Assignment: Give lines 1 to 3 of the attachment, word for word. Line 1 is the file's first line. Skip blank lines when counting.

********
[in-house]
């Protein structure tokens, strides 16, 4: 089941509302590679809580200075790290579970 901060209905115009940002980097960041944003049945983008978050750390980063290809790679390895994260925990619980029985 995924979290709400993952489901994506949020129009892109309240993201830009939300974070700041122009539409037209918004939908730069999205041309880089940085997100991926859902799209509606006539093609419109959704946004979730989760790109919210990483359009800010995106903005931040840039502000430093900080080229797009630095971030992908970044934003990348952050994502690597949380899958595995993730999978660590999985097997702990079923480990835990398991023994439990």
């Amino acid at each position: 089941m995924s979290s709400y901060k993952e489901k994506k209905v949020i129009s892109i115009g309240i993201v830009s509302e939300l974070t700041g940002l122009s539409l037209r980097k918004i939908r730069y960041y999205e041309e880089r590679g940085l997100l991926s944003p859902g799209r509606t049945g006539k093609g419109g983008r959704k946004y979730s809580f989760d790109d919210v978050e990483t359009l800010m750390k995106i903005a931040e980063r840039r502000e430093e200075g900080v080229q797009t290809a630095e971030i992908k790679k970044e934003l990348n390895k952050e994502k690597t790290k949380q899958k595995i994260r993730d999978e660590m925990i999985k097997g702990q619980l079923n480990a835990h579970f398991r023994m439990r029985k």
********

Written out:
[in-house]
């Protein structure tokens, strides 16, 4: 089941509302590679809580200075790290579970 901060209905115009940002980097960041944003049945983008978050750390980063290809790679390895994260925990619980029985 995924979290709400993952489901994506949020129009892109309240993201830009939300974070700041122009539409037209918004939908730069999205041309880089940085997100991926859902799209509606006539093609419109959704946004979730989760790109919210990483359009800010995106903005931040840039502000430093900080080229797009630095971030992908970044934003990348952050994502690597949380899958595995993730999978660590999985097997702990079923480990835990398991023994439990």
């Amino acid at each position: 089941m995924s979290s709400y901060k993952e489901k994506k209905v949020i129009s892109i115009g309240i993201v830009s509302e939300l974070t700041g940002l122009s539409l037209r980097k918004i939908r730069y960041y999205e041309e880089r590679g940085l997100l991926s944003p859902g799209r509606t049945g006539k093609g419109g983008r959704k946004y979730s809580f989760d790109d919210v978050e990483t359009l800010m750390k995106i903005a931040e980063r840039r502000e430093e200075g900080v080229q797009t290809a630095e971030i992908k790679k970044e934003l990348n390895k952050e994502k690597t790290k949380q899958k595995i994260r993730d999978e660590m925990i999985k097997g702990q619980l079923n480990a835990h579970f398991r023994m439990r029985k």